December 29, 2008, 12:15 PM — BlueCross BlueShield of South Carolina has 2,200 IT employees and plenty of open positions. Despite the flagging economy, officials at the Columbia-based insurer are working on new ways to overcome the difficulty of finding people with the right skills to fill those jobs.
In this economy, any worry about filling an IT job may prompt a head-scratching moment, even with the U.S. IT workforce growing this year by just over 2% through November. BCBS officials note that enrollment in computer science programs is down in the U.S., and many of those in such programs aren't learning the IT skills now needed in many corporate data centers.
"There has just been a growing chasm between what the computer science programs produce and what we as businesses, the business of IT, really need," said Lonnie Emard, the director of staff resource management at BCBS in South Carolina.
About 18 months ago, BCBS of South Carolina joined with IBM and the University of South Carolina to address what some see as a disconnect between job functions and academic programs, as well as to find ways to boost enrollment in university technology programs. Those efforts led to this month's unveiling of the Consortium for Enterprise Systems Management, which is charged with increasing the "pipeline" of students graduating with the right IT skills to fill available jobs. Emard noted that many companies still need to fill significant numbers of jobs requiring IBM mainframe skills. He said that his firm processes 800 million claims a year on mainframe systems.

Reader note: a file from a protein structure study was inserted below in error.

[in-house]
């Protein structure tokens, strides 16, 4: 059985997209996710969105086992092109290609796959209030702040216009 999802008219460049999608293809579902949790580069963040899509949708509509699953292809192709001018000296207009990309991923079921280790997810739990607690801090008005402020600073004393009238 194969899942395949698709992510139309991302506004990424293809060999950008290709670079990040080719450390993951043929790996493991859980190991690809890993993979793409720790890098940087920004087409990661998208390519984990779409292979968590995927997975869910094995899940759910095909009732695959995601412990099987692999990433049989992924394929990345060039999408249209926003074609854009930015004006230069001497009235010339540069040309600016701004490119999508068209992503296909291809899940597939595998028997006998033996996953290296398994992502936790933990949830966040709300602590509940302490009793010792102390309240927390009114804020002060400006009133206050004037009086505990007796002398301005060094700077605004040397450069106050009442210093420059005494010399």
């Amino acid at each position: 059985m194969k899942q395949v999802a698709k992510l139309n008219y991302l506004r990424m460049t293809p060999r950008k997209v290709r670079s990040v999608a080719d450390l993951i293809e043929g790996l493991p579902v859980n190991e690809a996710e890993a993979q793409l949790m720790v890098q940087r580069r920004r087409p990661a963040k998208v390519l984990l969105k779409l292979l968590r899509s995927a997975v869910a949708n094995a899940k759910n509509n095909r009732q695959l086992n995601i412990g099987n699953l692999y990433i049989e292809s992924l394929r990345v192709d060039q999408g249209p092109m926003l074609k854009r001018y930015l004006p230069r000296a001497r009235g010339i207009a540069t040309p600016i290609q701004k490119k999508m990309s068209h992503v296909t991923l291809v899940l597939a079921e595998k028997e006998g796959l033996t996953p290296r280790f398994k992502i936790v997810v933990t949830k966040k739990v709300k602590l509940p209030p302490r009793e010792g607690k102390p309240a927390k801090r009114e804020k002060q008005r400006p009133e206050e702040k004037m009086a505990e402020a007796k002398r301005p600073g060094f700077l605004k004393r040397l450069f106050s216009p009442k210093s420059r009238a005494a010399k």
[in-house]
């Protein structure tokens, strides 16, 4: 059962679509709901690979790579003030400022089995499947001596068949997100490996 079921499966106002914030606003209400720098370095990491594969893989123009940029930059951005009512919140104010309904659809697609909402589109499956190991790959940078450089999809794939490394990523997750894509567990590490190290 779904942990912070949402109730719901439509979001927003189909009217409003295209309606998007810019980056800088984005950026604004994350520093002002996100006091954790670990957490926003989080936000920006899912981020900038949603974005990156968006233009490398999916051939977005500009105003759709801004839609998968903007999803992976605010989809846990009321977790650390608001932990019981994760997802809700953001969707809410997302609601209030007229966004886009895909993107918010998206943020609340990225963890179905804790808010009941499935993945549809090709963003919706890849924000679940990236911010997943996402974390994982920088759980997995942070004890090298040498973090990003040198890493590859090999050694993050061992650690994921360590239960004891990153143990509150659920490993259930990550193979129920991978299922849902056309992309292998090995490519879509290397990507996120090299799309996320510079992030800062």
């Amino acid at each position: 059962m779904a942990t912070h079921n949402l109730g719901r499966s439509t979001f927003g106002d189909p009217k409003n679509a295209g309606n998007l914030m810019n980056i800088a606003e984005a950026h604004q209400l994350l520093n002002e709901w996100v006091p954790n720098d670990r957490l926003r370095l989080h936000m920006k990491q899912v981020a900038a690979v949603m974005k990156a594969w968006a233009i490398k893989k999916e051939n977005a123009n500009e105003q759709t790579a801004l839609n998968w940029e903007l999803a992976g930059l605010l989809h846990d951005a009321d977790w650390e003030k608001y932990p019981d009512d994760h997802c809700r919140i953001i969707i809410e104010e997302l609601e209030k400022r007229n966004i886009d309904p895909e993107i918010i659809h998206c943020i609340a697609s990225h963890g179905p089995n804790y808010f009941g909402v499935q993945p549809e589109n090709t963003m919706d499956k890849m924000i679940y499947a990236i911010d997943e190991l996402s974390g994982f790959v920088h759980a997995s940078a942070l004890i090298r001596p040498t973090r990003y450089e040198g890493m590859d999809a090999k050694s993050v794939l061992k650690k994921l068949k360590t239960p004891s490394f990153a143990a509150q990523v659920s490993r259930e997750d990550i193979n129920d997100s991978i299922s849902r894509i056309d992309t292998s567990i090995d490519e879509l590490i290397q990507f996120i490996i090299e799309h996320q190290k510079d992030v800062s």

The consortium, which is looking to add new business and academic members, plans an extensive outreach effort, including the use of social networking sites such as Facebook, to let university students know of specific skills sought by corporate IT operations.
Emard said college graduates looking to work in IT need expertise in three broad areas to meet the requirements of businesses today: analytical skills; an understanding of basic businesses decision-making processes; and varied technology skills. Those skills should include expertise in software, IT infrastructures, high-volume data management and databases.
Emard said his firm's IT operation has 60 to 90 job openings at any given time for all levels of experience. To fill those slots, he noted that BCBS competes with other companies for a limited pool of graduates. Therefore, the company must conduct constant national searches and offer training programs.
Computer science programs typically blame everything from the dot.com bust, to offshore outsourcing for the decline in enrollment, which hit a new low in 2007. Some academics also point to the growing appeal of some other disciplines, such as finance, for the decline in computer science majors.
"There are [IT] jobs, they are high paying jobs, [and] there are always going to be here." Emard said. "The fact is we know young people have lost interest, and we think the reasons [cited by experts] are fallacy."